Sunday, March 1, 2009

Wanted: Effective Promotions

These days, consumers are more reluctant than ever to part with their hard-earned cash, and virtually every store is offering deals and discounts to get them to spend. We’ve been working with a few retailers to better understand how and what to promote in order to sell more units per transaction at full price (or at least, at less of a discount).

Viewing promotions through a basket-analysis based lens reveals how in touch retailers are with their customers. Take the email I received today from Target, and their most recent store circular. The subject line of the email reads: “Live large: Spend $125, SAVE 15%, plus FREE SHIPPING on select furniture.” The copy is tone deaf to the times. No one is “living large,” and conspicuous consumption is out. Who is Target talking to? How are they responding? Not well, I suspect.

Clicking through to the weekly ad raises more questions about Target's promotions effectiveness. The front and back covers are squandered. The covers should be all drivers proven to add items to the shopping cart. Page 1 is all about towels, sheets and pillows on sale. Are towels a driver for Target? Do pillows sell sheets? If so, then featuring sheets is a waste of real estate, and discounting them is a no-no. The back has a random assortment of food SKUs – not a big statement about Target’s commitment to the food category, which I keep reading about.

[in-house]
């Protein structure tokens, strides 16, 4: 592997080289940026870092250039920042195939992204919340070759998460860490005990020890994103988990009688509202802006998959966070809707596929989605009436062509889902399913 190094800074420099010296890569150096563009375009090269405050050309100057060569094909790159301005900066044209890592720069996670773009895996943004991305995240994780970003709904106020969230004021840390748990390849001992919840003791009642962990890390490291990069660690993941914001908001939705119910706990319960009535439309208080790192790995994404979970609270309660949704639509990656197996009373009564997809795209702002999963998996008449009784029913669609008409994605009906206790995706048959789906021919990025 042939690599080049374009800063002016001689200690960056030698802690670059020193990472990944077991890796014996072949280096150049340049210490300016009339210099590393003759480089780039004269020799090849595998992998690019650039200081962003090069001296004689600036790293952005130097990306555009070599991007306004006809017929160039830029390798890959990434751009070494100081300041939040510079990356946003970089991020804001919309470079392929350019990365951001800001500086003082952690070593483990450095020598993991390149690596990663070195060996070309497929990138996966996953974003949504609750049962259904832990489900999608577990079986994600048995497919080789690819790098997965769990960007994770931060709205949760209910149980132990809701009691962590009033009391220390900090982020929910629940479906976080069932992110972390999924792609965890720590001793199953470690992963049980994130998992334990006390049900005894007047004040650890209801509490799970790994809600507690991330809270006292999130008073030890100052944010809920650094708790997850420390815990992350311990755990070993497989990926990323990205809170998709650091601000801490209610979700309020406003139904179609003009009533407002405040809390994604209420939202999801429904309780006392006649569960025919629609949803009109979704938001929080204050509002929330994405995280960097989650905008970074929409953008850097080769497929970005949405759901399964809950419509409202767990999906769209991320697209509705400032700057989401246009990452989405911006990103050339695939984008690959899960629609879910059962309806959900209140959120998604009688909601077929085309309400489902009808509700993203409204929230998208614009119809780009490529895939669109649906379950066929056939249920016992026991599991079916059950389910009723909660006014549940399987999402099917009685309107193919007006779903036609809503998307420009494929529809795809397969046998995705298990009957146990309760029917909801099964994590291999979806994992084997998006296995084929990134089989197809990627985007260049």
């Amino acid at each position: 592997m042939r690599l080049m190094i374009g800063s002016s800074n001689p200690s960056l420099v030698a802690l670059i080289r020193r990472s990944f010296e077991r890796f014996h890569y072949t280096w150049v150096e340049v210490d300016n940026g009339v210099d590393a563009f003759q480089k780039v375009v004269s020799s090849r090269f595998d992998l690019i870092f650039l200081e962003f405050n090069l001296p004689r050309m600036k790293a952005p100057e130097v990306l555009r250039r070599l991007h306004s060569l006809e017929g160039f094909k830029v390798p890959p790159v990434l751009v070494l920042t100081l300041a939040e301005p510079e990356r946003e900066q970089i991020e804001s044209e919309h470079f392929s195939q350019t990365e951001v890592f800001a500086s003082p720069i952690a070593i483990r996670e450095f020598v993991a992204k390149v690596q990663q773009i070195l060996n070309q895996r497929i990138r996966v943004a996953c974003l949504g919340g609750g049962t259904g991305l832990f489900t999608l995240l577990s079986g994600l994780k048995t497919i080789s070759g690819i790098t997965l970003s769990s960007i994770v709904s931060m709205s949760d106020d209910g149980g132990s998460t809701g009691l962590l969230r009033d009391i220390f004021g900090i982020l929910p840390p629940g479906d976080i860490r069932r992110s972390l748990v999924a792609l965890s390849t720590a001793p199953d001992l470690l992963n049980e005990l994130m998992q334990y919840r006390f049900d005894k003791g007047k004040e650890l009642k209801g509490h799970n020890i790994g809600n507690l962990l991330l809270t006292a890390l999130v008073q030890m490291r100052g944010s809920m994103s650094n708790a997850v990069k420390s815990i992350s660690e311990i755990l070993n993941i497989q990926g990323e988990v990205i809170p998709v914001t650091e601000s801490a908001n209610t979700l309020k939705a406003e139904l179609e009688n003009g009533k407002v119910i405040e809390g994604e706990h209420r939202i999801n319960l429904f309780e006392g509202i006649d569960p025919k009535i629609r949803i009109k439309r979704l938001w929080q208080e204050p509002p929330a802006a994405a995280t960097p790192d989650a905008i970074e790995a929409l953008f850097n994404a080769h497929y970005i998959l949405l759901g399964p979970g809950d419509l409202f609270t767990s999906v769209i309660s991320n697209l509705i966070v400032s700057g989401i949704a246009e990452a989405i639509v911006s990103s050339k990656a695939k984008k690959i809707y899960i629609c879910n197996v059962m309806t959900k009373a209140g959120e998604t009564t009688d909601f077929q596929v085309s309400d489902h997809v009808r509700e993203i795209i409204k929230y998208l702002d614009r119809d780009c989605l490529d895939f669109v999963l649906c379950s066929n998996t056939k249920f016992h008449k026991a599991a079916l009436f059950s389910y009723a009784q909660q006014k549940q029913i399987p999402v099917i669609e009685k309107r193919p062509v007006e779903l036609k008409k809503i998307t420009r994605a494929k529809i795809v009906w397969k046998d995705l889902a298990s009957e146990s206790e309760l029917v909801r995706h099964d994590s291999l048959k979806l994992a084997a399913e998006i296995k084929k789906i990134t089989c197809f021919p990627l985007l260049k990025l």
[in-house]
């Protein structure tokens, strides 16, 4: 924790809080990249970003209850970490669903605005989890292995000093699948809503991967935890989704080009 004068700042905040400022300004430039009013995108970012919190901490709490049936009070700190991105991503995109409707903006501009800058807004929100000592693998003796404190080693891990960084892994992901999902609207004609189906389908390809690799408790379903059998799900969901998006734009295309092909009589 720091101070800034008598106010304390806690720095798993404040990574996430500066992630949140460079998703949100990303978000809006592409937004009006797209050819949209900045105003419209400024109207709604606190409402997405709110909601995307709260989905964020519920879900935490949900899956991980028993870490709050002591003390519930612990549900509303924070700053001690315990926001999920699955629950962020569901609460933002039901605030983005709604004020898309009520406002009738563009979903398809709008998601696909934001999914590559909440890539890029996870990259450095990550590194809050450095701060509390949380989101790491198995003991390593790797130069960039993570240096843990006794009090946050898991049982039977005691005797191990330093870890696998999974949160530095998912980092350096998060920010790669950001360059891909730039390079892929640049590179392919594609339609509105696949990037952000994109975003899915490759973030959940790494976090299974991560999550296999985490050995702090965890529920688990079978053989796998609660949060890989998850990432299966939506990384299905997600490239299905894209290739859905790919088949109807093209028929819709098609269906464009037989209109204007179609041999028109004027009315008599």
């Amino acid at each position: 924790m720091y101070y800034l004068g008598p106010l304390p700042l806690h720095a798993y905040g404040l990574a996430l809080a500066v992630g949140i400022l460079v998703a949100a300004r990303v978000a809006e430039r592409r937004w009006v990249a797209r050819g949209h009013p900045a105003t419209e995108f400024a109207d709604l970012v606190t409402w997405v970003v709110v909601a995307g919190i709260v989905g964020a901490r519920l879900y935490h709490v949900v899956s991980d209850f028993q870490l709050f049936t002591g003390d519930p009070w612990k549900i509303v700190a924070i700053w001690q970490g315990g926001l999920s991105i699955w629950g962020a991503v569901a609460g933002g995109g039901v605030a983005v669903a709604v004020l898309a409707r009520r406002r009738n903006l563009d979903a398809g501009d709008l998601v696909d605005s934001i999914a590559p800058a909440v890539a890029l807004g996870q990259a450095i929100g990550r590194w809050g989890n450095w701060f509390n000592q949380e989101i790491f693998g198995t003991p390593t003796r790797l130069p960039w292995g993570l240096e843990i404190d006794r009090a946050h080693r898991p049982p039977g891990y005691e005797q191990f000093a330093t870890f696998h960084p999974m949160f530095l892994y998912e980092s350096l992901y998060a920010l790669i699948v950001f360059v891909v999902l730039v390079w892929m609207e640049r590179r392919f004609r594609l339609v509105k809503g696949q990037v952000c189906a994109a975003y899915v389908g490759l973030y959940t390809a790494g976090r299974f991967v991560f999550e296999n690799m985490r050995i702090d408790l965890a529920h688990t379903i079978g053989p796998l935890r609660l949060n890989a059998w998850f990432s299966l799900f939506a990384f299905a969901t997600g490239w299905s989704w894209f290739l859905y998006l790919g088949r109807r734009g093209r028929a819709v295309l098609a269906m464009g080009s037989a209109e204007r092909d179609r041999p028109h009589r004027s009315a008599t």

The insides of the weekly ad insert don’t seem to be working as hard as they could, either. They should feature drivers and not discount draftees on these pages, too. Pages 2-3 and 4-5 are furniture and related accessories. The office furniture spread attempts to sell “get organized” but the merchandise doesn’t really support that theme. The rest of the circular features random items and touts the great prices being offered on high-ticket items that are value-priced.

Page 17 is the closest thing to a category statement where Target is attempting to own “Clean.” It features 16 well-priced items merchandised together under the banner “Affordable, Clean Fun”. I’m guessing these actually are drivers in all seasons – people come into the store to buy them year round. Good move to promote them with a story behind them. Too bad they’re buried inside the circular.

All in all, the email and circular are a miss. And one Target probably can’t afford right now.

Who do you think is doing promotions well?

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